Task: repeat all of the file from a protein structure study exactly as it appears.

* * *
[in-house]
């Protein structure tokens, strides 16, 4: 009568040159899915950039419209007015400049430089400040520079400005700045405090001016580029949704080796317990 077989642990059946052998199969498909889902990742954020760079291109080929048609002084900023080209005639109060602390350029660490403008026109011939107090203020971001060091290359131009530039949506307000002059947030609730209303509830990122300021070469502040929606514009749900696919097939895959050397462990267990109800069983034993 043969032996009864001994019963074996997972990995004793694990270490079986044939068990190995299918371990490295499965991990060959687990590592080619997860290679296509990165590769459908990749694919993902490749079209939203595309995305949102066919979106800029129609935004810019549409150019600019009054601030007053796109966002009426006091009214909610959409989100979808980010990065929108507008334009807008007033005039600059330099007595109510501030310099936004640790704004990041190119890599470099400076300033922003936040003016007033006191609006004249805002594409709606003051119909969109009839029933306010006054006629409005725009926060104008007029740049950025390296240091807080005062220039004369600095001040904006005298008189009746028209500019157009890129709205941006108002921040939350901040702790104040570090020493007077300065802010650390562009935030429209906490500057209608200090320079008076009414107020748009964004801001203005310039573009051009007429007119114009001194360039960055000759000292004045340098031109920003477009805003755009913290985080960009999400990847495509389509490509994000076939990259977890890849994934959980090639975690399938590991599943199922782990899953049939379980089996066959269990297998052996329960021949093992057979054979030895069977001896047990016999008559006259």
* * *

[in-house]
């Protein structure tokens, strides 16, 4: 009568040159899915950039419209007015400049430089400040520079400005700045405090001016580029949704080796317990 077989642990059946052998199969498909889902990742954020760079291109080929048609002084900023080209005639109060602390350029660490403008026109011939107090203020971001060091290359131009530039949506307000002059947030609730209303509830990122300021070469502040929606514009749900696919097939895959050397462990267990109800069983034993 043969032996009864001994019963074996997972990995004793694990270490079986044939068990190995299918371990490295499965991990060959687990590592080619997860290679296509990165590769459908990749694919993902490749079209939203595309995305949102066919979106800029129609935004810019549409150019600019009054601030007053796109966002009426006091009214909610959409989100979808980010990065929108507008334009807008007033005039600059330099007595109510501030310099936004640790704004990041190119890599470099400076300033922003936040003016007033006191609006004249805002594409709606003051119909969109009839029933306010006054006629409005725009926060104008007029740049950025390296240091807080005062220039004369600095001040904006005298008189009746028209500019157009890129709205941006108002921040939350901040702790104040570090020493007077300065802010650390562009935030429209906490500057209608200090320079008076009414107020748009964004801001203005310039573009051009007429007119114009001194360039960055000759000292004045340098031109920003477009805003755009913290985080960009999400990847495509389509490509994000076939990259977890890849994934959980090639975690399938590991599943199922782990899953049939379980089996066959269990297998052996329960021949093992057979054979030895069977001896047990016999008559006259």